2) Julian seems to infer some kind of outlook based on the assumption of blame . It's not a case of individual blame or naughtiness! Collectively we have to be mature, take responsibility and try  to make our impact on this amazing  planet of ours sustainable.
As the world's population gets greater and greater, the margin for error is growing increasingly small. The planet's ability to absorb our increasing impact is growing less forgiving.
3) The evidence of warming trend - The famous ‘Hockey Stick evidence' originates from a  chart showing the temperature data from Mann et al. 1999 study. This has been the subject of much debate and some controversy over the years. However, the findings have been scrutinised by some of the most reputable scientists in the world, at the American National Academy of Sciences' (NAS), National Research Council (NRC) and American Association for the Advancement of Science. Government scientists from countries around the world have been at the forefront of the scrutiny and debate of the evidence on warming. Although some concerns were raised on the reliability of some of the data used, particularly from hundreds of years ago, and regarding different statistical methods used, the general findings of the Mann et al.1999 study have held up to scrutiny.
Different statistical methods have been applied to the data, with the findings again in favour of the direction of the original findings. Just recently more accurate data has been used and again, the findings are in line with the original.  
At the request of the US Congress, a special Committee on Surface Temperature Reconstructions for the Past 2000 Years was assembled by the National Research Council's Board on Atmospheric Sciences and Climate. The Committee consisted of 12 scientists from different disciplines and was tasked with explaining the current scientific information on the temperature record for the past two millennia, and identifying the main areas of uncertainty, the principal methodologies used, any problems with these approaches and how central the debate is to the state of scientific knowledge on global climate change. The panel published its report in 2006.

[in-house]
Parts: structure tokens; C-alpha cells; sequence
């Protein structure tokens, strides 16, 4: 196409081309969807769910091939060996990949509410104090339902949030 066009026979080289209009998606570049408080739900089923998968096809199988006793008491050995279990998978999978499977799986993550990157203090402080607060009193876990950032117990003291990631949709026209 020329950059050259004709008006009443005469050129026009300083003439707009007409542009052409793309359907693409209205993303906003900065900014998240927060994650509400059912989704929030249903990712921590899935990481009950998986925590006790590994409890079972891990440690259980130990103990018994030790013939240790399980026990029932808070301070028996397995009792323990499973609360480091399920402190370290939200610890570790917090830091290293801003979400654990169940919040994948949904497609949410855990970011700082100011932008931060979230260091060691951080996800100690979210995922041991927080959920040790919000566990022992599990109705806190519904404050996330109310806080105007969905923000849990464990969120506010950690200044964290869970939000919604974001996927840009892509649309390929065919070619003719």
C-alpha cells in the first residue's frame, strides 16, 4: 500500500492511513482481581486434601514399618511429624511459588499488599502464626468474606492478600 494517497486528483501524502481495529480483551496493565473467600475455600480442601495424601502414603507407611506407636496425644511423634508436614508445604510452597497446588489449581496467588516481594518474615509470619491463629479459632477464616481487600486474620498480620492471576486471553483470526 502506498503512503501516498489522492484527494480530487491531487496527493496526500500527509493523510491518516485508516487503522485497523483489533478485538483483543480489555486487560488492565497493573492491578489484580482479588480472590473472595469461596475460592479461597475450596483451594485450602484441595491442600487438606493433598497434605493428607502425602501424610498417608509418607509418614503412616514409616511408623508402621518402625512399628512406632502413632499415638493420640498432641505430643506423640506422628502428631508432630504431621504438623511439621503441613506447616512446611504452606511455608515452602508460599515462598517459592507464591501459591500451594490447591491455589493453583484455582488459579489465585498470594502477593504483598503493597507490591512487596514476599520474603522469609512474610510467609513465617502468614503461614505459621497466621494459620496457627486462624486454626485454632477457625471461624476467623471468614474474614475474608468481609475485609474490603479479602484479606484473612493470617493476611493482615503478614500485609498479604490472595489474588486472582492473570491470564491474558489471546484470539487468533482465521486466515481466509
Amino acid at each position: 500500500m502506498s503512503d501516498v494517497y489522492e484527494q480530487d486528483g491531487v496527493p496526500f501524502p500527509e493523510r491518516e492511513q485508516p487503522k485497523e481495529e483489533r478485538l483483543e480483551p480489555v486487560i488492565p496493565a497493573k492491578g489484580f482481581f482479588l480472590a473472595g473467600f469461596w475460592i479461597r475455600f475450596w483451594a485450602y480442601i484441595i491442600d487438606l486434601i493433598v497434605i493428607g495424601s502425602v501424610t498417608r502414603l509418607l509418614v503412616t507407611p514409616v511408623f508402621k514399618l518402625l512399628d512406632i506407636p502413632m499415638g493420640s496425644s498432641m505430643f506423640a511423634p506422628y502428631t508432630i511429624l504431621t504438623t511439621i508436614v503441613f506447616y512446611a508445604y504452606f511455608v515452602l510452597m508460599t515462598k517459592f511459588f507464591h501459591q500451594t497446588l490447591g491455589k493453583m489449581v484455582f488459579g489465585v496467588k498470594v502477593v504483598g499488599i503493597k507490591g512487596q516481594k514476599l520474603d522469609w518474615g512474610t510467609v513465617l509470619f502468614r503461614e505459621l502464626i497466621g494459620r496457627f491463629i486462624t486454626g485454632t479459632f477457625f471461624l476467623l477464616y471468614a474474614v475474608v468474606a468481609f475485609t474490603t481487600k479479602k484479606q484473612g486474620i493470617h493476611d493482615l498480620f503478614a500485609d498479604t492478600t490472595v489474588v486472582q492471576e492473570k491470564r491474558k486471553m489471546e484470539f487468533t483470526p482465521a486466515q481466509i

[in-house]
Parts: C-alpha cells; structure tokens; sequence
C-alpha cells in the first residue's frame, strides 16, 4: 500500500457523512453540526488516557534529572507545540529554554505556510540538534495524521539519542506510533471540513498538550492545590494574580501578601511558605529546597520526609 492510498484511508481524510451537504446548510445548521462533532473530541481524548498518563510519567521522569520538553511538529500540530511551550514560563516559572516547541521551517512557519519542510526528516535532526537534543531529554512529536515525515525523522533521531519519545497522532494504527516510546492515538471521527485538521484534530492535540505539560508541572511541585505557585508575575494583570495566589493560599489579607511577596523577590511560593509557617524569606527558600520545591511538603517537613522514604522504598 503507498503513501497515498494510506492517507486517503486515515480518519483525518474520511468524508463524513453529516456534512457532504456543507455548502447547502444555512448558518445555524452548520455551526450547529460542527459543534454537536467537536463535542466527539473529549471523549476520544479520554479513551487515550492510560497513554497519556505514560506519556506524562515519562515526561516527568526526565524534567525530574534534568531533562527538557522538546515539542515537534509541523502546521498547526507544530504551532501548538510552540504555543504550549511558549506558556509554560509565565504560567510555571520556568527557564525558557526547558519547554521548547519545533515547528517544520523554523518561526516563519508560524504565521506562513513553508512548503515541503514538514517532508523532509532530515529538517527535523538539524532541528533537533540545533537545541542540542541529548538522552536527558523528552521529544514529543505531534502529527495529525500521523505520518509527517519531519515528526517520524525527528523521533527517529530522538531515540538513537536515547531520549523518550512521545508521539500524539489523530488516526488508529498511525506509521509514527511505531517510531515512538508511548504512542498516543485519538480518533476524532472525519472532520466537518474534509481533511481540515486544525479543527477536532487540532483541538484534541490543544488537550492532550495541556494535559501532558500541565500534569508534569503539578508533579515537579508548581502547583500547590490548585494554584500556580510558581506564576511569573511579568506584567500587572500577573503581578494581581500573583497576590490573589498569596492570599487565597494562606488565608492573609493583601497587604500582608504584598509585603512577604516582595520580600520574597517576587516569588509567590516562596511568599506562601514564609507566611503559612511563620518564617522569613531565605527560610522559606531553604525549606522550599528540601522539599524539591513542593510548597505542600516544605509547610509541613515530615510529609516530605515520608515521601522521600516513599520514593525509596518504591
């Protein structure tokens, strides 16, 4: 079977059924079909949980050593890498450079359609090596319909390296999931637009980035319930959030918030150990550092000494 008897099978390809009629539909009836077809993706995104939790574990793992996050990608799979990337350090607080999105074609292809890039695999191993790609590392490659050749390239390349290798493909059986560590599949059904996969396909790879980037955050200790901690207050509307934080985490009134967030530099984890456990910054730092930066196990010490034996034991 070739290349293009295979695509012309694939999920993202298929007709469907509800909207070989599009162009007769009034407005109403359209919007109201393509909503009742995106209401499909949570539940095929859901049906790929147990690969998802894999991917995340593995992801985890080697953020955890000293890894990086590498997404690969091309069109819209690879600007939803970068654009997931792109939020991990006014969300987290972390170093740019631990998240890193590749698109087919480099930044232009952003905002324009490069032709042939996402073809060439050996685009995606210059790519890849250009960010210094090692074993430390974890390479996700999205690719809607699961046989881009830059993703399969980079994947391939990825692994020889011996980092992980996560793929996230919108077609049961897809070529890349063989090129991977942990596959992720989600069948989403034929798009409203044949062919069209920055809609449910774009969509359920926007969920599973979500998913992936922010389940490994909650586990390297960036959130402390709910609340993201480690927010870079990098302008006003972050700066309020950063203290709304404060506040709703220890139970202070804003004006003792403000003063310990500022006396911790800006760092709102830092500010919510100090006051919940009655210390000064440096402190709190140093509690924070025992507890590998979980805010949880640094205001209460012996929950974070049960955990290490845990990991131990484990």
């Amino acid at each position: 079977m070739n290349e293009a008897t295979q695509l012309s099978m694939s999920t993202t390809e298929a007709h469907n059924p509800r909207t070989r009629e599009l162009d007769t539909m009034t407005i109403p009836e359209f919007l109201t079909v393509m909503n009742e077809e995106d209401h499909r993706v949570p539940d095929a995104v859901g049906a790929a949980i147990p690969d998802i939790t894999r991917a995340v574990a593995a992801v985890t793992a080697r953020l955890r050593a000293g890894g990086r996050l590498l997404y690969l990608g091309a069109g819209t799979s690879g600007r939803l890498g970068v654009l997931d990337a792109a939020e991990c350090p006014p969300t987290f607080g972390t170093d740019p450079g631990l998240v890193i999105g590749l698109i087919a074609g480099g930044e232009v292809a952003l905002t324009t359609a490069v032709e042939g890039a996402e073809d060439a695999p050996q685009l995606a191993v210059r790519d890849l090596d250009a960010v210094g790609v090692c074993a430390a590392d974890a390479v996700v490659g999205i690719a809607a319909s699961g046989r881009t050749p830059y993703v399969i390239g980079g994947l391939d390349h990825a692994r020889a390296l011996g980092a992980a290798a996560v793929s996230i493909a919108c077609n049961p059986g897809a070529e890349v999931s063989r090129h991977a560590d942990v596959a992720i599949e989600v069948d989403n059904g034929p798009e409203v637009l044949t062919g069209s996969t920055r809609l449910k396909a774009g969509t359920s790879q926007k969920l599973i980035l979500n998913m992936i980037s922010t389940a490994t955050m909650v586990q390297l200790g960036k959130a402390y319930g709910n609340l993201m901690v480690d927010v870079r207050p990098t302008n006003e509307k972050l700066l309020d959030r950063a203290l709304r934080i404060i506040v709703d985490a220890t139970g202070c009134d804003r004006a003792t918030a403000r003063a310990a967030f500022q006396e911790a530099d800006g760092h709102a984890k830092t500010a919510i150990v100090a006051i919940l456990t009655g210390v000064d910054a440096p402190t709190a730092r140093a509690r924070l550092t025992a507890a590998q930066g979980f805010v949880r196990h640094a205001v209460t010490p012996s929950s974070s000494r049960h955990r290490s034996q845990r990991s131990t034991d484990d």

Some minor problems were identified with the research methods used to date, and the accuracy of some historical data,  but these issues were not of any significance to the general results. The general findings were again upheld by the Council.
In a paper published on 9 September 2008, Mann and colleagues published an updated reconstruction of Earth surface temperature for the past two millennia.[63] This reconstruction used a more diverse dataset that was significantly larger than the original tree-ring study. Like the original study, this work found recent increases in northern hemisphere surface temperature are anomalous relative to at least the past 1300 years, and this result is robust to the inclusion or exclusion of the tree-ring dataset. In summary it iss difficult to see where the doubters base their evidence. None of the issues detailed by Julian were judged to alter the general thrust of the results by the expert scientists.
The over whelming scientific consensus is in general agreement with the evidence for increased warming.
Not many dispute  there are natural cylces in warming and cooling, linked to sun activity, but the link has failed to acount for increases in temperature over the last 30/40 years. The Scientific studies taken with the mass of recent observation of fast-retreating ice sheets, warming of sea temperatures, rising sea levels, satellite evidence, increased CO2 concentrations (parts per million) raising by the year, acidification of sea water (affecting coral reefs), species movement (fish, insects etc) and an increase in extreme weather events surely point to at least the need for desicive action by our political leaders. But don't just believe me, check all the above out for yourself.   
John Roberts
Newham Dockside